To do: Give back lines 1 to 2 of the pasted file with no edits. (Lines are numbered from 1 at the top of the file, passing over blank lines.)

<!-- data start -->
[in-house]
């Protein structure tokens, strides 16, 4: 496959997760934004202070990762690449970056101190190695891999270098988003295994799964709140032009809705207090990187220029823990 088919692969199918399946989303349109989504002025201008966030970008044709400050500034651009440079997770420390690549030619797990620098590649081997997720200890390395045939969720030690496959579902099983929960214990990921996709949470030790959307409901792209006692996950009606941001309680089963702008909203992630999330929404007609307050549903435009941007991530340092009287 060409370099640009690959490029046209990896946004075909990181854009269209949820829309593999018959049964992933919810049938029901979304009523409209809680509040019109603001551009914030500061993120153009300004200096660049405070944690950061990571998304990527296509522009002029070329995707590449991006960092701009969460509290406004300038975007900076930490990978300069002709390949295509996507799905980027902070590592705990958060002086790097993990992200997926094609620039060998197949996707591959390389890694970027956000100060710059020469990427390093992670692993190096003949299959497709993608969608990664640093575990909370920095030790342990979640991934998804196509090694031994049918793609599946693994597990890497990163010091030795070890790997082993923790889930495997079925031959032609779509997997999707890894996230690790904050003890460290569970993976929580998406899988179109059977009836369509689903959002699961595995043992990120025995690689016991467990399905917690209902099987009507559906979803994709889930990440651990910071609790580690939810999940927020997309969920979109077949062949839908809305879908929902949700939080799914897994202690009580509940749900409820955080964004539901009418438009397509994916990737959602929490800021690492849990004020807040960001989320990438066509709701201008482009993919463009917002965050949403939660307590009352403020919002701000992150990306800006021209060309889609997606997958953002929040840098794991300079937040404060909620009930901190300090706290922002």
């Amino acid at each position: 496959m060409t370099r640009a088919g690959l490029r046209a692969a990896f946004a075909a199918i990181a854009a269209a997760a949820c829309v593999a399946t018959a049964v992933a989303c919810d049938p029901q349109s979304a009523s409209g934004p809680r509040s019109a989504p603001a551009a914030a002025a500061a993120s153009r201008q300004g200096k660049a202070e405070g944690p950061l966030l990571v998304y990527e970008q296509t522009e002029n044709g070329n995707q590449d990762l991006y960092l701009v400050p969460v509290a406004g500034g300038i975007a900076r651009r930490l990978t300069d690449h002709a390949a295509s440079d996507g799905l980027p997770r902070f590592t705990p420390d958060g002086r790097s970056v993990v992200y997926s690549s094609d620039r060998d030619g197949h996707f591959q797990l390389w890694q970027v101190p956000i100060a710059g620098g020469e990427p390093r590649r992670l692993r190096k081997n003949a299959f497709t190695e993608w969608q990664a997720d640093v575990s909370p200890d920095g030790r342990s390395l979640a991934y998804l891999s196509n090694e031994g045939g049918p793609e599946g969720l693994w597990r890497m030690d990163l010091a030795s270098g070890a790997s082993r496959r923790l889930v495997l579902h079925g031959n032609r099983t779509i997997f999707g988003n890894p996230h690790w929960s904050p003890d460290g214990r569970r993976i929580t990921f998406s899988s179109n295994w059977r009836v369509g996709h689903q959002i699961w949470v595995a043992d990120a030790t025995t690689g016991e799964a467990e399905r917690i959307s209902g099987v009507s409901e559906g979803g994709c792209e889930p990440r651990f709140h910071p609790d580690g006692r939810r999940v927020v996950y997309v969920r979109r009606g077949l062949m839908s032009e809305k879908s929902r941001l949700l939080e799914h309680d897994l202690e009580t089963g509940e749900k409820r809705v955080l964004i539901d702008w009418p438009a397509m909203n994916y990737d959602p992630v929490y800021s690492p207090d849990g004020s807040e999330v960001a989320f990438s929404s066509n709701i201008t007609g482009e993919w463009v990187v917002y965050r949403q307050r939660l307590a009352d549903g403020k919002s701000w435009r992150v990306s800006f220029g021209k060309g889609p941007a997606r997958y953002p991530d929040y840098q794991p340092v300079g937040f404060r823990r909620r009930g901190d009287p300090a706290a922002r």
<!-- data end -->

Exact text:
[in-house]
């Protein structure tokens, strides 16, 4: 496959997760934004202070990762690449970056101190190695891999270098988003295994799964709140032009809705207090990187220029823990 088919692969199918399946989303349109989504002025201008966030970008044709400050500034651009440079997770420390690549030619797990620098590649081997997720200890390395045939969720030690496959579902099983929960214990990921996709949470030790959307409901792209006692996950009606941001309680089963702008909203992630999330929404007609307050549903435009941007991530340092009287 060409370099640009690959490029046209990896946004075909990181854009269209949820829309593999018959049964992933919810049938029901979304009523409209809680509040019109603001551009914030500061993120153009300004200096660049405070944690950061990571998304990527296509522009002029070329995707590449991006960092701009969460509290406004300038975007900076930490990978300069002709390949295509996507799905980027902070590592705990958060002086790097993990992200997926094609620039060998197949996707591959390389890694970027956000100060710059020469990427390093992670692993190096003949299959497709993608969608990664640093575990909370920095030790342990979640991934998804196509090694031994049918793609599946693994597990890497990163010091030795070890790997082993923790889930495997079925031959032609779509997997999707890894996230690790904050003890460290569970993976929580998406899988179109059977009836369509689903959002699961595995043992990120025995690689016991467990399905917690209902099987009507559906979803994709889930990440651990910071609790580690939810999940927020997309969920979109077949062949839908809305879908929902949700939080799914897994202690009580509940749900409820955080964004539901009418438009397509994916990737959602929490800021690492849990004020807040960001989320990438066509709701201008482009993919463009917002965050949403939660307590009352403020919002701000992150990306800006021209060309889609997606997958953002929040840098794991300079937040404060909620009930901190300090706290922002």